"Most of the large real estate companies whose portfolios were conducive to public ownership have already made that transition." says Ralston. "As for some of the ones still in the pipeline, they may be better consolidated into existing firms." He cites the Equitable and Centermark mall portfolios which were absorbed by other companies rather than being turned into REITs.
"The rationale basically is that bigger is better in terms of market caps," says Sullivan. "There has been a correlation that bigger market cap companies are selling at higher multiples than those with smaller market caps." He adds that institutional investors have shown an inclination to choose larger companies so that the multiple will be large enough to be worth their while to invest in. He says the most common benchmark mentioned by institutional investors for market cap size is between $500 million and $1 billion.
But consolidation in the REIT industry may be more a matter of practicality than of growth. "There is clearly a for consolidation in the industry," says Habicht. "You are talking about a REIT industry of $60 billion and there are 200 public companies that are managing it. That is way too many for that amount of money."
Sullivan says the amount of merger and acquisition activity will depend on interest rates. "In an environment with higher interest rates and somewhat lower cap rates, growth through mergers and acquisitions is a more attractive avenue than raising higher interest capital to purchase individual properties or portfolios."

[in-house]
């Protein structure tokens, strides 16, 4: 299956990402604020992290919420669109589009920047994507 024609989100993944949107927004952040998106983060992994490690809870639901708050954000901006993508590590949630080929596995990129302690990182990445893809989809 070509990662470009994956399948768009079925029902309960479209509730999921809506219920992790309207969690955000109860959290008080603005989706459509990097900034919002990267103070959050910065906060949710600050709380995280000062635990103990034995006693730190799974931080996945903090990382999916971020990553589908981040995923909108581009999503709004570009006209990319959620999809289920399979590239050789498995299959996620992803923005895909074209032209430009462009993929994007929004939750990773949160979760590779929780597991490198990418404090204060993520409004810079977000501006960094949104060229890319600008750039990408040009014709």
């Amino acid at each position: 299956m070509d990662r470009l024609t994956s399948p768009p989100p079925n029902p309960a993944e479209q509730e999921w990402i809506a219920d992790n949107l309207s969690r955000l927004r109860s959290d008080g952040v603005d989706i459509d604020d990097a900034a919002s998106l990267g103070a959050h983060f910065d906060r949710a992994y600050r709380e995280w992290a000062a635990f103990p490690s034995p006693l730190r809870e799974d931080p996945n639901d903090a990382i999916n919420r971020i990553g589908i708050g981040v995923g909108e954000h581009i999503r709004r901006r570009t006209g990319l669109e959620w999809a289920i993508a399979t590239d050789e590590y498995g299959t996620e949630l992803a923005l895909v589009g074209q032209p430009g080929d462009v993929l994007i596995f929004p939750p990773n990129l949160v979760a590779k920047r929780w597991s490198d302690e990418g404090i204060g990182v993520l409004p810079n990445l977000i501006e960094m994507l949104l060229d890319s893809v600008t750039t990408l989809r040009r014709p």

While some consolidation is expected, the retail REIT industry is healthy. "Most of these companies are very good," says Alpert. "They have competent management, they pick good tenants, they are very opportunistic and they are going to make money for their shareholders."
Others agree. "The recent slowdown in interest rates moving up has provided some firming of share prices," says Habicht. "So, I think the whole REIT sector has improved and has started to pick up recently."
"My assumption for 1995 is that retail REITs will see an average dividend increase of about 5% with total returns in the 13% to 14% range," says Sullivan.
"The secondary market has already picked up this year with the Developers Diversified and Kimco offerings, and I believe it will continue to accelerate through 1995," adds Schoninger.
REITs have performed well compared to other investment options. "When you look at how retail REITs performed in 1994, it is interesting that the average total return was in line with the broader equity market, in terms of the Standard Poor's 500. What is impressive and reassuring is that they performed this way in a period of rising interest rates."